Book Reivew: Theo Blinkerson and the Copper Coffin

Theo Blinkerson and the Copper Coffin Book Cover Theo Blinkerson and the Copper Coffin
Gregory Butron
Science Fiction, Dystopian
November 28, 2015

When someone sets out to destroy all electrical technology on the planet, it’s sometimes best to hide under the softest, fluffiest blanket available. Other times you have to run screaming from dangerous robots. In the worst of times, you find out that your best friend has forgotten that you exist, and that you have to ride the world’s longest elevator with the scary girl you only met two days ago. Theo Blinkerson is about to have all of those times.

My Thoughts

I received a free copy of this book from the author in exchange for an honest review.

“Pictures and words can be powerful – but only when people see or hear them. How do you think ideas get spread? It ain’t carrier pigeons. A picture can unite or divide people – but only if they see it. Technology is what makes that happen.”

Theo Blinkerson and the Copper Coffin is a YA Sci-fi novel set in low-earth orbit in a space station, and in and around a space elevator designed to transport people from earth to the space station.

The novel follows Theo Blinkerson, a 14-year old who lives in the space station, and his adventures with Ilene and Carson, who come to the station from earth after a group of people on earth set off an EMP to try to destroy all technology and electronics on earth.

Humans at this time are co-existing with robots called “neurobs”, which have very advanced artificial intelligence. This novel touches on a lot of different themes and questions relating to the practicality and ethics surrounding artificial intelligence, and how the world would respond to it.

I really enjoyed this novel, and the author does a great job exploring these themes, while still having a light-hearted and action packed storyline.

Although I really liked the characters and the character development, especially with Ilene, and Carson, I felt that Theo seemed a bit young for his age, and seemed fairly immature. Theo is the only child that lives on the space station with his parents, and a lot of other scientists. Given his surroundings, I would have expected that he would react to situations in different ways than he did. I hope the author develops Theo further in other novels.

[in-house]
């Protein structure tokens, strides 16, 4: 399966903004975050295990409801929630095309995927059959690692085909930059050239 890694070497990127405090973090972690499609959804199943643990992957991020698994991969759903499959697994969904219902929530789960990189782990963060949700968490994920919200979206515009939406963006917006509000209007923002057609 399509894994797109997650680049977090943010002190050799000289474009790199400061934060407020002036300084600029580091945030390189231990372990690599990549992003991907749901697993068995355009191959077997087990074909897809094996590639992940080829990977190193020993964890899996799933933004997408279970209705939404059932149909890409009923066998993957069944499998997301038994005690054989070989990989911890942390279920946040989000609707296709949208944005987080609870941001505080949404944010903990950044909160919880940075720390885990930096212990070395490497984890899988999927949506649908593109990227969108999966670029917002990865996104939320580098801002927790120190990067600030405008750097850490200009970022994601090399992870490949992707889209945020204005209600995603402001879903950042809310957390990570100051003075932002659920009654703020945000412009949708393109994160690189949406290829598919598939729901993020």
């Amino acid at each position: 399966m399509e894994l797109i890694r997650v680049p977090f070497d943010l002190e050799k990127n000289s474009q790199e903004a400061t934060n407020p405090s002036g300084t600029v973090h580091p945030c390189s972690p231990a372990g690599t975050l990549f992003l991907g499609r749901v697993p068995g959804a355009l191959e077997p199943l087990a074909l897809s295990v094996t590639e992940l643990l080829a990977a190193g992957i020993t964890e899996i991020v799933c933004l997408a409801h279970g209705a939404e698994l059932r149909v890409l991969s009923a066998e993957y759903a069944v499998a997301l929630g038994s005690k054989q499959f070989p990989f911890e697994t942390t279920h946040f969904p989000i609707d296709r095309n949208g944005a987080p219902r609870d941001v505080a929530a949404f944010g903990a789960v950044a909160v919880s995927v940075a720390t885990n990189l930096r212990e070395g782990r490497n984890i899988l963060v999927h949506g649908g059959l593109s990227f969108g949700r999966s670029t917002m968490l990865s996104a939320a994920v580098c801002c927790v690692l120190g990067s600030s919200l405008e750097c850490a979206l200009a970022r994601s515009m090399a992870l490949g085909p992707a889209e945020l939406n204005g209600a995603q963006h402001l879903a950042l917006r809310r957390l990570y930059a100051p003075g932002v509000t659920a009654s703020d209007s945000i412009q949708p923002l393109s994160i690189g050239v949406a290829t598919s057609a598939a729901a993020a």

Further, even though it seems this takes place quite far in the future given the level of technology, the author makes a lot of references to technologies used today (i.e. some programming languages.) Although I did appreciate that the author tried to add an element of realism to the technology in the story, it seemed odd that it jumped back and forth between current technology and very advanced technology.

I’m interested to see what other adventures Theo will get into in the future, and I recommend that everyone give this book a shot if you enjoy the genre.

Book Review: The Murdered Banker

The Murdered Banker Book Cover The Murdered Banker
Augusto De Angelis
Pushkin Vertigo
February 23, 2016

A body is discovered in a Milan apartment, and Inspector De Vincenzi investigates. The apartment happens to belong to and old university friend of his, Aurigi. When the body turns out to be that of Aurigi's banker, and a phial of prussic acid is discovered in the bathroom, suspicion falls on the apartment's owner, and De Vincenzi is agonisingly torn between his sense of duty and his loyalty to an old comrade... This intensely dramatic mystery from the father of the Italian crime novel, Augusto de Angelis, is the first to feature his most famous creation--Inspector De Vincenzi. From the Trade Paperback edition.

My Thoughts

I received a free copy of this book from the publisher in exchange for an honest review.

This was a tough book to get through for me. I found the writing style fairly dry, and over-descriptive. I know that these detective-style novels need a lot of descriptions, but it was just a bit too much.

There were a few points in the book where I was drawn in and wanted to know more, but then I was quickly lost again. I just really couldn’t get into the narrative style. I think it would have been more compelling if it was told from the perspective of De Vincenzi.

The ending was overwhelming, the writing style was exhausting, so I can’t recommend this novel.

Book Review: The Passenger

The Passenger Book Cover The Passenger
Lisa Lutz
Simon and Schuster